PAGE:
I know that traditionally christening robes should be long, white, delicate and frilly. But I don’t generally follow the rules so the ones I made for my girls are short, bright pink and orange and made from sturdy cotton Shwe Shwe.
I love the designs and colours of this traditional Xhosa fabric and have made a skirt for myself, used the fabric for accents to more corporate clothes and fun zipper pouches. The trick is that the fabric is quite narrow so it works well for clothes for little people and is a bit more challenging for adults. I got this fabric from Fabric World in Cape Town.
For the pattern, I wanted an easy, flattering and cheap pattern (who doesn’t?!) that would work well with the fabric. I stumbled across Sisko by Mieke’s Janneke dress which looks gorgeous. I love the fabric choices of her various iterations. The one catch though is that the pattern and instructions are all in Dutch?! Luckily, as a born and bred South African, I am fluent in Afrikaans which is a close relative to Dutch but there were a few words that I had to Google to make sure I was getting my fronts and backs all correct! I cut the biggest size which I was hoping would leave some room to grow but my littlies are growing so fast that I don’t think I’ll get too much wear out of them. They are also becoming incredibly particular about what they wear: the favourite blue or orange T-shirts are pretty much a staple; any dresses are usually a fight; and any desire of mine is usually not acceptable!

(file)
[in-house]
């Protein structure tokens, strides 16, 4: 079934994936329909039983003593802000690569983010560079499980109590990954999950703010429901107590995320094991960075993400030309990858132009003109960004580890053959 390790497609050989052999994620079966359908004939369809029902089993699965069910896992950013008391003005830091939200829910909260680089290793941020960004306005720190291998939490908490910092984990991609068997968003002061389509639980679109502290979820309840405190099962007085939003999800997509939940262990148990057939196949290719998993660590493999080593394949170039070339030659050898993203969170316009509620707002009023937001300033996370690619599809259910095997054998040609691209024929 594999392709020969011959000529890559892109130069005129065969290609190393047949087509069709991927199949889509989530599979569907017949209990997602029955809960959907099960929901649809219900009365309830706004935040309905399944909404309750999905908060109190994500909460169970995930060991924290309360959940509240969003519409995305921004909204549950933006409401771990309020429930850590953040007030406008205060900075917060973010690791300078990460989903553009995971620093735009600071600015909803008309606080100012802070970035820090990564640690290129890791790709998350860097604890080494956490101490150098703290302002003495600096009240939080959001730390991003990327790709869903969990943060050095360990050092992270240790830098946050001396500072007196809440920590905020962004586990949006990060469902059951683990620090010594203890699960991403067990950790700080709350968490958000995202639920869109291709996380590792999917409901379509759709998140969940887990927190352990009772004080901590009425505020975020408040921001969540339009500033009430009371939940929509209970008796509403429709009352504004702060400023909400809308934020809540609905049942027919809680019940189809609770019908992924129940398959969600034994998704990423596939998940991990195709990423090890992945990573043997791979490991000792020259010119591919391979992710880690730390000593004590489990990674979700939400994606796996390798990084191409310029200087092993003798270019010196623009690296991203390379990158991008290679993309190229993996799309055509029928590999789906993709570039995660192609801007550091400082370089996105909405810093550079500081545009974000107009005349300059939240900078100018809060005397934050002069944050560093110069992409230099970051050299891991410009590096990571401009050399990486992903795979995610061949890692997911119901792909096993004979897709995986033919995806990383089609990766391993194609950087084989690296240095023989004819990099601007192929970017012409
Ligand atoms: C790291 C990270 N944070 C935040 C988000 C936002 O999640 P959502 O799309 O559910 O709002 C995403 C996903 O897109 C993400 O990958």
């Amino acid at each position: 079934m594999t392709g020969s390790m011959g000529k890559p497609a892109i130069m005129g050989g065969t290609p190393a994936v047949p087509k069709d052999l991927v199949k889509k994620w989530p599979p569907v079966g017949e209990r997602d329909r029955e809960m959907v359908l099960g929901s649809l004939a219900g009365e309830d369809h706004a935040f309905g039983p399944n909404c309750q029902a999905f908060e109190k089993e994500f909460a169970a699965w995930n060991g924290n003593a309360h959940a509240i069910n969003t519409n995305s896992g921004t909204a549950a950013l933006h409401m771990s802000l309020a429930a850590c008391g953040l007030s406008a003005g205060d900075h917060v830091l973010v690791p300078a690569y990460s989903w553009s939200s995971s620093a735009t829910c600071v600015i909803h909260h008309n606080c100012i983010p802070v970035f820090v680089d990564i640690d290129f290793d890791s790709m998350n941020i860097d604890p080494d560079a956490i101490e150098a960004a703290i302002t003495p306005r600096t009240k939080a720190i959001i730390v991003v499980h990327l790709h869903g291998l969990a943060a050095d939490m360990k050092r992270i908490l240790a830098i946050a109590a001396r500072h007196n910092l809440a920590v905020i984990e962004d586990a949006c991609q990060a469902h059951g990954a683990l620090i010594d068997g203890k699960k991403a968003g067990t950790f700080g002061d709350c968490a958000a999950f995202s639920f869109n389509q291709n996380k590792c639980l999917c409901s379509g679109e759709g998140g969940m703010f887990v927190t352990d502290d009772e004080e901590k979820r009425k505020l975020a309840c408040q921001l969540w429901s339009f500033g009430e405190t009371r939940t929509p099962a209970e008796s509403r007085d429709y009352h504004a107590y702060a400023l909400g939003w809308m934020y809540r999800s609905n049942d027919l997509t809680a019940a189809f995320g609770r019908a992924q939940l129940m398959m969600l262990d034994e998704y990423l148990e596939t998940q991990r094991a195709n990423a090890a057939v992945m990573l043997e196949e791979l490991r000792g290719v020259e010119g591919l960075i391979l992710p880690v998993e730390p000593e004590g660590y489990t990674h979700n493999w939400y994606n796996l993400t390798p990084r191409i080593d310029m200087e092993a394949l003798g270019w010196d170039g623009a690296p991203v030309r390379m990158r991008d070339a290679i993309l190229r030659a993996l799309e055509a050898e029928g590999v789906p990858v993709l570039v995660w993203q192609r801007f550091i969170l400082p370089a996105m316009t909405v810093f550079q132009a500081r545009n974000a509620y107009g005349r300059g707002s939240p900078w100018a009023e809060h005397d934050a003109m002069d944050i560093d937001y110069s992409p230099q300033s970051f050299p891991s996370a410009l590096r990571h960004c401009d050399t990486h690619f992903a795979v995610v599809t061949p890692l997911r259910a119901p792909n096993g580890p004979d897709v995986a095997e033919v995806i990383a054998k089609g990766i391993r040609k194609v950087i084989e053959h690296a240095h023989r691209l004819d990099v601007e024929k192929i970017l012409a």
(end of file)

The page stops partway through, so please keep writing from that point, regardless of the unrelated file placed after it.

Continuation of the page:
The pattern came together pretty easily. I love the box pleats in the front and they work out nice and crisp with the ShweShwe fabric. I made my own piping out of bright green bias binding that I had made for the orange snuggly sleep sack and I love how it complements the bright pink and orange and makes the green accents jump out. Instead of the facing procedure suggested by the pattern (I had a hard time deciphering it…), I used Kitschy Choo’s tutorial on How to Make a fully lined bodice. It’s a great tutorial and makes the whole step-by-step process a breeze! This is such a brilliant technique – I wish I’d known about it for some of my own clothes. I am definitely going to use this again.
The dresses came out really nicely although I fear the girls have already outgrown them. All that hard work for so little air time…
Pattern: Sisko by Mieke’s Janneke pattern
Fabric: Pure cotton traditional Three Cats Shwe Shwe made by DaGama; Bought from Fabric World in Cape Town.
Alterations: I used Kitschy Koo’s tutorial for the lined bodice
Do it again: I’d like to make a bigger version but I’ll have to brush up on my pattern grading skills because I used the biggest size available on the pattern 🙂